“As more people continue to move into cities, urban living will continue to evolve. For example, flat-sharing has been and remains a key urban living trend, as it allows spaces to be utilised more effectively. Flat-shares have a common living room and kitchen, while occupants have their own bedrooms and personal spaces.
“Over the last couple of years, we’ve also seen the rise of dedicated co-living spaces. While these new-build sites offer a single room with shared living and kitchen spaces, they’re not sustainable models of urban living. Every city already has existing spaces that can be adapted for flat sharing, providing a long-term solution for urban living needs.”
  • How do you expect the coronavirus and the subsequent effects on the economy to have an impact on the global rental landscape? In terms of rent prices, demand for rental properties and people’s desire to use technology to search out rentals?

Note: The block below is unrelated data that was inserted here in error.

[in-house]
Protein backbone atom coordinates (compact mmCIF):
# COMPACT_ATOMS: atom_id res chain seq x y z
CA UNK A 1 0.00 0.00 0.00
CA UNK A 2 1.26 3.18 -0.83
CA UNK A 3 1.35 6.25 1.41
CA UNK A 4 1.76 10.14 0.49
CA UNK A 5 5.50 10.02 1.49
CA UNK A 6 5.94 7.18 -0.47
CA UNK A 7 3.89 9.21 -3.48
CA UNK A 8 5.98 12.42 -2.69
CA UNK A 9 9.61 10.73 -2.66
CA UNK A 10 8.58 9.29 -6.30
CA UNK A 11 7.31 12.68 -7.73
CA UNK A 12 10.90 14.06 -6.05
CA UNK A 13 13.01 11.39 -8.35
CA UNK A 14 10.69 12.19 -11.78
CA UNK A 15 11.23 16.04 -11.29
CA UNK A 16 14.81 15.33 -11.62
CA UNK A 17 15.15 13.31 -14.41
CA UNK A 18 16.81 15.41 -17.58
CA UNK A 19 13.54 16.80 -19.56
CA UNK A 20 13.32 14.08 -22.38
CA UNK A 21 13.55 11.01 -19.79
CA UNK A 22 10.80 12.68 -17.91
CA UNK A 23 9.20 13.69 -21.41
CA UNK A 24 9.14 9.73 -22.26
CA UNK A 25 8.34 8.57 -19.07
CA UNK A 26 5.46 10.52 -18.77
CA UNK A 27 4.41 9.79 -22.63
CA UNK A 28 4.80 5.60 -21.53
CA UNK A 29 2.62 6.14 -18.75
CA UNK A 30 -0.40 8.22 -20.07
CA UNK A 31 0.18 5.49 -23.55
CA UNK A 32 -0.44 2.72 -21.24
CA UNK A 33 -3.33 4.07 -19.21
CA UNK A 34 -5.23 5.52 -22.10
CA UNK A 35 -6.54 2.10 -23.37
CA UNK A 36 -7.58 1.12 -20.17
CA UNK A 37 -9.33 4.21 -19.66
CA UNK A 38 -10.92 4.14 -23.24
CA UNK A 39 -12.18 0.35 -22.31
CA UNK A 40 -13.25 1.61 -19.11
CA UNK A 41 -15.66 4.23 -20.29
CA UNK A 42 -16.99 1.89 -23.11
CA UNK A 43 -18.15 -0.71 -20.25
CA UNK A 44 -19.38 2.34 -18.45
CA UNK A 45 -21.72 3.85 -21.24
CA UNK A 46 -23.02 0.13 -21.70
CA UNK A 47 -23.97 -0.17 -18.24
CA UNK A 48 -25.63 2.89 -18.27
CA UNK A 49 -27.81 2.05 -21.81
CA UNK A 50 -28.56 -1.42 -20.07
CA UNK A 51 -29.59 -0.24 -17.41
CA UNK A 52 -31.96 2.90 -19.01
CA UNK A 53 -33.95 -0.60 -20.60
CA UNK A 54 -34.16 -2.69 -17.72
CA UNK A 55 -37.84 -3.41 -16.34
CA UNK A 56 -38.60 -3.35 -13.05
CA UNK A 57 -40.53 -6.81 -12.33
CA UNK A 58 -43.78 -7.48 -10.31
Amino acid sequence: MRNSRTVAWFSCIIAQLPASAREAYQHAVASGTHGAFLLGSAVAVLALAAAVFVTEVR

“As you could imagine, people aren’t moving at the same rate now as they were before the global pandemic. The current unprecedented crisis that we’re facing has had a far-reaching impact across all sectors. Demand for rental properties will continue to decrease short-term, as people are isolating at home. We expect rental prices to follow this trend. Once lockdown and self-quarantine measures are lifted or even loosened, it’s likely that the rental market will slowly begin to resume normal levels of activity.

“We’ve found that shorter-term holiday lets such as Airbnb have been massively impacted, as tourism has dropped exponentially due to Covid-19. Longer-term room rentals would not be as impacted as severely, as people will always need a place to live.

“The crisis has highlighted the important role that technology plays throughout the entire room rental process. For companies that haven’t digitised their offerings – it’s critical to make this transition online imminently to provide much-needed services to customers.

“At Badi, we’re looking to expand our virtual flat viewings, allowing seekers to view properties remotely. On Badi, a seeker can discuss with prospective flatmates before agreeing to a move-in date, to see if they’d get along well.

“That being said, there are always ways to enhance the room rental experience online. At Badi, this is what drives us, and we’re committed to continually improving our platform to make city living accessible and sustainable across the globe.”

For more information, visit the Badi website here.